should have financial rewards -- perhaps research funds -- for
participation. MIT should also take steps to increase faculty housing
in close proximity to campus.
3.1.4. Community Spaces for each Class
Given the current lack of sufficient community area, we feel that
setting aside precious space for each class would not be the optimal
use of real estate. There is little justification for
the prioritization of this project.
3.2 Theme Houses
MIT should provide housing options that will best support its diverse
community. To this end, a limited number of theme houses would be
beneficial to students. Approval for houses should necessarily
require that it add to a diversity of options in the residence system,
and not compete with existing student groups or living options. Theme
houses must be able to defend the necessity of being a residential
group as opposed to a non-residential student activity. Approval
should also require that the theme reinforce MIT's educational
mission. "Fly fishing house," by the above criteria, should not be
It is crucial that the theme houses maintain character through some
sort of selection process. Applications relating to the house's theme
may be a good compromise between theme house needs and freshman equal
3.3.1 FSILG Recruitment/Rush
After considering many options, placements, and permutations of FSILG
rush, including those put forth by the RSSC, we feel that the best
strategy would contain a pre-term rush combined with the
aforementioned clustering system [see section 126.96.36.199]. We believe
that a later rush would allow for only a slightly more informed
choice. Furthermore, we feel that the advantages of an early rush
coupled with expanded stapling far outweigh this benefit. In addition
to benefits derived from stapled communities, the freshmen will
receive the benefits of FSILG membership, including support and
leadership opportunities, from the beginning of their time at MIT.
One way to allow freshmen to make a more informed choice with an early
rush is to provide opportunities for incoming freshmen and FSILG
members to meet and interact. This contact during the summer can
dramatically reduce stress felt by incoming freshmen about the rushing
process and about the transition to MIT. The current summer rush
framework is one central reason why high satisfaction with early FSILG
selection has been reported in many MIT statistical documents.
In examining the RSSC recommendations regarding FSILG rush, we
developed several concerns. January's Independent Activities Period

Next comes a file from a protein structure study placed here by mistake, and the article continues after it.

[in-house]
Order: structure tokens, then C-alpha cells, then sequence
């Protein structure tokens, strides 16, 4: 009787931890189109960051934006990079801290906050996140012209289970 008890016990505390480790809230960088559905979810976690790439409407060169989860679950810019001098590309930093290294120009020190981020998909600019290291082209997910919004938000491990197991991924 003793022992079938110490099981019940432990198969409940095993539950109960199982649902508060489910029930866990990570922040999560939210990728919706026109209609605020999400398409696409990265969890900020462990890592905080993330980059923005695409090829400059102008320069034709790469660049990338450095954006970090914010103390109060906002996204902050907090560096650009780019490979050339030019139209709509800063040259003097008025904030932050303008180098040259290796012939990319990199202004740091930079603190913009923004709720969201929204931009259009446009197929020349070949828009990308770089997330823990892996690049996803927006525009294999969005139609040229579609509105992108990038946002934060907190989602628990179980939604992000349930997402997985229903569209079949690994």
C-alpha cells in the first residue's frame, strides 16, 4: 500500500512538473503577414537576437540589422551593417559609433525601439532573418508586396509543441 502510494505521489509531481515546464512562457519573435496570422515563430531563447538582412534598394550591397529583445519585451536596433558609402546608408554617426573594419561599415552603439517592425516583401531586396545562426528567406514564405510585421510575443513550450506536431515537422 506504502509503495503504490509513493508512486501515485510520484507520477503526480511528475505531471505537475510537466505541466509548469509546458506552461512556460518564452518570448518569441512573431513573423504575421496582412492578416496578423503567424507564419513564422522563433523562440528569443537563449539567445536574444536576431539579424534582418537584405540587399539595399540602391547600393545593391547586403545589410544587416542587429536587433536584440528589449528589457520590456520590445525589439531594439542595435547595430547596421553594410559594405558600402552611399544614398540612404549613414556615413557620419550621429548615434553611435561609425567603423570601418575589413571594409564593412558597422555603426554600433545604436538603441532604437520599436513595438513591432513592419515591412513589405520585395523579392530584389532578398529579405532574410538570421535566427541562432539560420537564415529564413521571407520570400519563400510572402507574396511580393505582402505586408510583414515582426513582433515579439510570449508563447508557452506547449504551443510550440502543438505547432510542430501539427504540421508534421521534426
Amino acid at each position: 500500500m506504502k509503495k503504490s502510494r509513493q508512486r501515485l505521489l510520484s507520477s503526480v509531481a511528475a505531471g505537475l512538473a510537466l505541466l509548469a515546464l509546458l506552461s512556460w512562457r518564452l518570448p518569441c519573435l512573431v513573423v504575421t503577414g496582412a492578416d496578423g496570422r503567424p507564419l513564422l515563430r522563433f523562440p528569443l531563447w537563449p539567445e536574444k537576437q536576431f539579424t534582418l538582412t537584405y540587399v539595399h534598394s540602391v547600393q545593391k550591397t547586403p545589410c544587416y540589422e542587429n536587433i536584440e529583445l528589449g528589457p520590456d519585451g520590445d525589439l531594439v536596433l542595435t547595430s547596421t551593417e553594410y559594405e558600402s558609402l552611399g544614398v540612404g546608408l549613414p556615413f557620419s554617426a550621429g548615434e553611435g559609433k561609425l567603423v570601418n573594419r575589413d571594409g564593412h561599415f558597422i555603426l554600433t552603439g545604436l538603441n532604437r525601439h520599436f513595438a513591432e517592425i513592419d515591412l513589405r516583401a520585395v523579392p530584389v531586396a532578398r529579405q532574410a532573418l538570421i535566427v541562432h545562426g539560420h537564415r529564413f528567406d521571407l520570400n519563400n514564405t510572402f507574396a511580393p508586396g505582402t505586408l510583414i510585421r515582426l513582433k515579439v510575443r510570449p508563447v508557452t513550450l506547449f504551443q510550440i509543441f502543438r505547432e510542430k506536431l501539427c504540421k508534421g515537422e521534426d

(IAP) is a time for educational endeavors. A rush in IAP, however,
would detract from such endeavors not only for freshmen, but for the
entire MIT community. Preparation for a January rush would severely
limit the opportunities for employment or education of FSILG members
during IAP. Another worry is that the relationship between residence
halls and FSILGs would become extremely tense for the duration of the
fall term, as FSILG members would inevitably use this time to
informally rush. We have many of the same concerns, to a slightly
lesser extent, about an October rush.
An early rush in a non-residential system eliminates many of the
features that have been criticized in the current system.
Particularly, our proposed system helps to unify the residential
community at MIT, by actively cultivating relationships between FSILGs
and residence halls. Our strategy overcomes the often voiced
criticism that early rush unnecessarily divides the community. By
housing new members in residence halls, early FSILG membership does
not dominate the many communities in which the freshmen take part.
Critics also cite the intense pace of rush as detrimental. However,
changes to the current rush process can be implemented to lessen the
Such changes could include limitations in the current rules regarding
activities outside of a house. Also, restrictions could be placed on
the timing and number of phone calls and personal visits by an FSILG
to a freshman currently rushing another FSILG. These are currently
the most hectic factors facing rushing freshmen.
3.3.2 FSILG/Freshman Programming
We agree with the RSSC that freshmen would benefit greatly from
mentoring and advising from FSILG members. However, we feel our
proposed system of an orientation rush [see 3.3.1] and clustering [see
188.8.131.52] is the best incentive for FSILGs to provide programming and
guidance in the residence halls. FSILGs are much more likely to be
excited and willing to create programming for residence halls in which
their new members live, and all of the freshmen in a
particular residence hall would benefit from such programs.
3.3.3 Transition Support
While we agree that two of the biggest problems that will face the MIT
housing system over the next few years are FSILG support and graduate